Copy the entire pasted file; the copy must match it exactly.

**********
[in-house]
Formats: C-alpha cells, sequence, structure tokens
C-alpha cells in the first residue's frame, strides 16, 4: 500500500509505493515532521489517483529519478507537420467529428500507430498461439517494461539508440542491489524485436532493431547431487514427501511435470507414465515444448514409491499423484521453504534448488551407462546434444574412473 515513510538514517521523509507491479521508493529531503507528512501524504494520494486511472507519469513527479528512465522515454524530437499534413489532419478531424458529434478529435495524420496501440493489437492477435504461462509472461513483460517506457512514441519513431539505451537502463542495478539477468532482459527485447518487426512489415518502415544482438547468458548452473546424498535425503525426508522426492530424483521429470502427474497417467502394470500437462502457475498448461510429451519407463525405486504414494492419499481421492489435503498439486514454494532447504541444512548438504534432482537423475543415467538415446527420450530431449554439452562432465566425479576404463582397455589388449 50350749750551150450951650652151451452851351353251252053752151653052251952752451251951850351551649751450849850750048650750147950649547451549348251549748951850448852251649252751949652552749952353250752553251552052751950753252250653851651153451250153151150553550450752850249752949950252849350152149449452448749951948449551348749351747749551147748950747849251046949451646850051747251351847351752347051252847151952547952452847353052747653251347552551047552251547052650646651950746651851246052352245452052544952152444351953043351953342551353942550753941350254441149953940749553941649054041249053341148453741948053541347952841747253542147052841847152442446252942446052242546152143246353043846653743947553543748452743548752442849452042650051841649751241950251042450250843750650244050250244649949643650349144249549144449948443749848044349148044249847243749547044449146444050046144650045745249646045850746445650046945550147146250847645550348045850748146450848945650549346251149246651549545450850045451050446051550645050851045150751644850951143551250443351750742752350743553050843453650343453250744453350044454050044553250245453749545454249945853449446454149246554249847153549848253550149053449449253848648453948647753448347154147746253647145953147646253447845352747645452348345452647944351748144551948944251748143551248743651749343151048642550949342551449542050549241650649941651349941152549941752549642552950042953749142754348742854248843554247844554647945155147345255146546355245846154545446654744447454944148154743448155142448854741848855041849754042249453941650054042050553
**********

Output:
[in-house]
Formats: C-alpha cells, sequence, structure tokens
C-alpha cells in the first residue's frame, strides 16, 4: 500500500509505493515532521489517483529519478507537420467529428500507430498461439517494461539508440542491489524485436532493431547431487514427501511435470507414465515444448514409491499423484521453504534448488551407462546434444574412473 515513510538514517521523509507491479521508493529531503507528512501524504494520494486511472507519469513527479528512465522515454524530437499534413489532419478531424458529434478529435495524420496501440493489437492477435504461462509472461513483460517506457512514441519513431539505451537502463542495478539477468532482459527485447518487426512489415518502415544482438547468458548452473546424498535425503525426508522426492530424483521429470502427474497417467502394470500437462502457475498448461510429451519407463525405486504414494492419499481421492489435503498439486514454494532447504541444512548438504534432482537423475543415467538415446527420450530431449554439452562432465566425479576404463582397455589388449 50350749750551150450951650652151451452851351353251252053752151653052251952752451251951850351551649751450849850750048650750147950649547451549348251549748951850448852251649252751949652552749952353250752553251552052751950753252250653851651153451250153151150553550450752850249752949950252849350152149449452448749951948449551348749351747749551147748950747849251046949451646850051747251351847351752347051252847151952547952452847353052747653251347552551047552251547052650646651950746651851246052352245452052544952152444351953043351953342551353942550753941350254441149953940749553941649054041249053341148453741948053541347952841747253542147052841847152442446252942446052242546152143246353043846653743947553543748452743548752442849452042650051841649751241950251042450250843750650244050250244649949643650349144249549144449948443749848044349148044249847243749547044449146444050046144650045745249646045850746445650046945550147146250847645550348045850748146450848945650549346251149246651549545450850045451050446051550645050851045150751644850951143551250443351750742752350743553050843453650343453250744453350044454050044553250245453749545454249945853449446454149246554249847153549848253550149053449449253848648453948647753448347154147746253647145953147646253447845352747645452348345452647944351748144551948944251748143551248743651749343151048642550949342551449542050549241650649941651349941152549941752549642552950042953749142754348742854248843554247844554647945155147345255146546355245846154545446654744447454944148154743448155142448854741848855041849754042249453941650054042050553